British immigration policy isn’t driven by humanitarian principles. Anti-immigrant legislation began in 1905 with the Aliens Act. Mass immigration from Eastern Europe was halted in 1905 because most were destitute and wealth was the sole criterion used for desirability. Nazi Germany, in the 1930s, created a hostile environment inducing Jews to emigrate. Britain, amongst other countries, ignored humanitarian arguments to ease immigration controls. Latterly, a series of civil wars in the Middle East have created large numbers of refugees. Most flee to Jordan, Lebanon and Syria. Those who flee to Europe don’t find a refuge in Britain as immigration controls aren’t loosened. British immigration policy is a psycho-drama where refugees are always a problem. The narrative arc has been consistent for the last 113 years: Britain is the Promised Land and immigrants are undesirable1.
The 1905 Aliens Act satirised
The 1905 Aliens Act ended open-door entry into Britain. Destitute Eastern European Jews fleeing Tsarist persecution were denied entry into Britain even if it saved lives. Parliament focused on wealth as the criterion for entry. Immigrants travelling steerage (the cheapest way of travelling on a ship) were de facto undesirable. For some MPs even this was too lax:
… if the mere fact of paying a few extra shillings took these persons out of the category of steerage passengers, this Bill was not a sufficient protection to the people of these islands who wished to be protected from these aliens2.(my emphasis)
This amendment was lost as the Home Secretary pointed out that a large number of immigrants were en route to the USA.
‘Immigrant’ became synonymous with ‘Jew’. British 1930s anti-Semitism didn’t find Hitler’s views repugnant though there was never mass support for religious persecution. Germany’s increasingly hostile environment increased migration. British and American anti-Semitism meant even eminent German Jews like Albert Einstein only managed, with difficulty, to get visas. Military ‘immigrants’ like the Polish air force and the defeated French army obviously entered the country by force majeur3 in 1940.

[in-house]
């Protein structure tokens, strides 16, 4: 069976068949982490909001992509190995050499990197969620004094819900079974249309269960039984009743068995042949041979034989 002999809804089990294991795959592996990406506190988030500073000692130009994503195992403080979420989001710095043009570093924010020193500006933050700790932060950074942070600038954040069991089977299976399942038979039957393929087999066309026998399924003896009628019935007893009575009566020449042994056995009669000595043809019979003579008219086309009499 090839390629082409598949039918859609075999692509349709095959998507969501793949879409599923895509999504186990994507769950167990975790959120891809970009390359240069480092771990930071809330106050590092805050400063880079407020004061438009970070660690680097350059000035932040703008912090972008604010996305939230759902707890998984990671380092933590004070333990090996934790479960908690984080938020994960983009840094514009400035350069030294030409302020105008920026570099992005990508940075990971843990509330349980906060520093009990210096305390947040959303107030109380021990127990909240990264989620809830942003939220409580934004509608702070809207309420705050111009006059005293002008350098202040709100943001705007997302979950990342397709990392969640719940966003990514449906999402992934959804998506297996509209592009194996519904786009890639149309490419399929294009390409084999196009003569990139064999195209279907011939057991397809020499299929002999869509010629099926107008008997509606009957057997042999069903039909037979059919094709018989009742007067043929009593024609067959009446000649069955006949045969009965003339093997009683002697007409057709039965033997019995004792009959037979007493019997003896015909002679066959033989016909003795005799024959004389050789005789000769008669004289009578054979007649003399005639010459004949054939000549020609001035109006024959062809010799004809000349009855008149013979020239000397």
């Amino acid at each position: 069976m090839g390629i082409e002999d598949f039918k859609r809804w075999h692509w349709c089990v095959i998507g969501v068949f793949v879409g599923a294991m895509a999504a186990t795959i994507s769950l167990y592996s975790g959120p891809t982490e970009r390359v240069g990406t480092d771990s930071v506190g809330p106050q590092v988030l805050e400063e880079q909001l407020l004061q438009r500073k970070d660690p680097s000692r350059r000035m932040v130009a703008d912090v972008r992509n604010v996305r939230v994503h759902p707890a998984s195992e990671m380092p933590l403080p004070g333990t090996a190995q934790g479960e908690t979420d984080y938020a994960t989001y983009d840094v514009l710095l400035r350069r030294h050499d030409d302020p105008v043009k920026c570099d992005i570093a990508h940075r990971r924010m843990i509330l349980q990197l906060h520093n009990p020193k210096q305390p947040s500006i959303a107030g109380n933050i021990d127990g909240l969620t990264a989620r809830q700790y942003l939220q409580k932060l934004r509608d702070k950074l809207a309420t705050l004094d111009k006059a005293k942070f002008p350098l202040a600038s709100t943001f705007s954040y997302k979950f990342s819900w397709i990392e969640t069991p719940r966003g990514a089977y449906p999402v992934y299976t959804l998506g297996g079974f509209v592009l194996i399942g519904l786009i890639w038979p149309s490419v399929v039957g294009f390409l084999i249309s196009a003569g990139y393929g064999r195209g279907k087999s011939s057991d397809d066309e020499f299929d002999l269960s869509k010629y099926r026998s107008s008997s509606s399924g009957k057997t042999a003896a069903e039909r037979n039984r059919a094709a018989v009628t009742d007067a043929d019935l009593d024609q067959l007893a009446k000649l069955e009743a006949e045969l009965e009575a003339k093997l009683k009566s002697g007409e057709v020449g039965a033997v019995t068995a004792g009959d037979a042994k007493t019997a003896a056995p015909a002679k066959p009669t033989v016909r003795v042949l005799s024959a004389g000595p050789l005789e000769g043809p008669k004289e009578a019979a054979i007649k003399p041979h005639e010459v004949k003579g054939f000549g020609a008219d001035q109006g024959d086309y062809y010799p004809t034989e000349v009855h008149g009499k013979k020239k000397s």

The much lauded Kindertransport4 had buried within it an anti-humanitarian message. Kindertransport children had no right to remain in 1939. Adults weren’t permitted because British politicians wanted the children returned after the ’emergency’. After Churchill accepted Stalin’s demands for control of Eastern Europe, Polish pilots and soldiers suddenly realised that they would be handed over to the NKVD (Stalin’s Gestapo). It took an act of parliament5 to prevent jobsworth Home Office officials forcibly deporting them to an almost certain death.
Notwithstanding evidence of the significant contribution that immigrants make to Britain, anti-immigrant policy has hardened since 1945. In 2018 immigration policy now excludes skilled professionals who’ve been offered senior positions in hospitals and other areas of the economy. Immigration is now not a matter of wealth6 but is a tick-box exercise where only numbers matter7. The undesirable axiom now means that all immigrants are undesirable regardless of their known skills and predicted contribution to the well-being of Britain.
1 https://en.wikipedia.org/wiki/Ricardian_economics The analogy is that Britain seems to have a belief that British people have a competitive advantage over all other people.
2 Herbert Robertson MP for Hackney, London, where a very large number of immigrant Jews lived is quoted here in the debate. In 2018 immigrant has become synonymous with Muslim in exactly the same borough. https://api.parliament.uk/historic-hansard/commons/1905/jul/11/aliens-bill-1 col 335. That it wasn’t anti-Semitic can be seen from the remarks about Argentinian pseudo-sailors who pretended to be sailors simply to disembark without going through any immigration procedure. Col 340ff
3 (a) The defeated Polish air force literally flew into Britain later making huge contribution to the Battle of Britain. (b) The defeated French army at Dunkirk of 75,000 French soldiers were evacuated by the Royal Navy. see https://oedeboyz.com/2014/09/19/the-polish-air-force-1939-40/ for the contribution of the Polish air force to the battle of Britain.
5 About 200,000 Polish citizens were rewarded for their immense contribution to the war effort with British citizenship and pensions. https://www.legislation.gov.uk/ukpga/Geo6/10-11/19 Even this was extorted out of an unwilling government.
7 https://www.theguardian.com/politics/2016/oct/04/jeremy-hunt-accused-devaluing-contribution-foreign-doctors-to-uk and for IT and engineering workers see http://www.bbc.co.uk/news/science-environment-44113324